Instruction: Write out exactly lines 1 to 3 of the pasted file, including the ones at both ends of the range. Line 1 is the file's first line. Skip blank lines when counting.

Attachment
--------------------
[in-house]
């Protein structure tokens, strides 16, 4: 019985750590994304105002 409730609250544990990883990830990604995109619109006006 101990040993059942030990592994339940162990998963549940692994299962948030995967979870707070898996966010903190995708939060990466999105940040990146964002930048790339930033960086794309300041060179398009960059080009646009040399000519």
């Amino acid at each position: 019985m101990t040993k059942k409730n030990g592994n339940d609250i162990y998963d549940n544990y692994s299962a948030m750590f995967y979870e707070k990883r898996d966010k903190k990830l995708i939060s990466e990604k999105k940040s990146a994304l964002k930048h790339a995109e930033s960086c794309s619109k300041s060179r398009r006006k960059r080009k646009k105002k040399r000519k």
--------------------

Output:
[in-house]
């Protein structure tokens, strides 16, 4: 019985750590994304105002 409730609250544990990883990830990604995109619109006006 101990040993059942030990592994339940162990998963549940692994299962948030995967979870707070898996966010903190995708939060990466999105940040990146964002930048790339930033960086794309300041060179398009960059080009646009040399000519």
């Amino acid at each position: 019985m101990t040993k059942k409730n030990g592994n339940d609250i162990y998963d549940n544990y692994s299962a948030m750590f995967y979870e707070k990883r898996d966010k903190k990830l995708i939060s990466e990604k999105k940040s990146a994304l964002k930048h790339a995109e930033s960086c794309s619109k300041s060179r398009r006006k960059r080009k646009k105002k040399r000519k």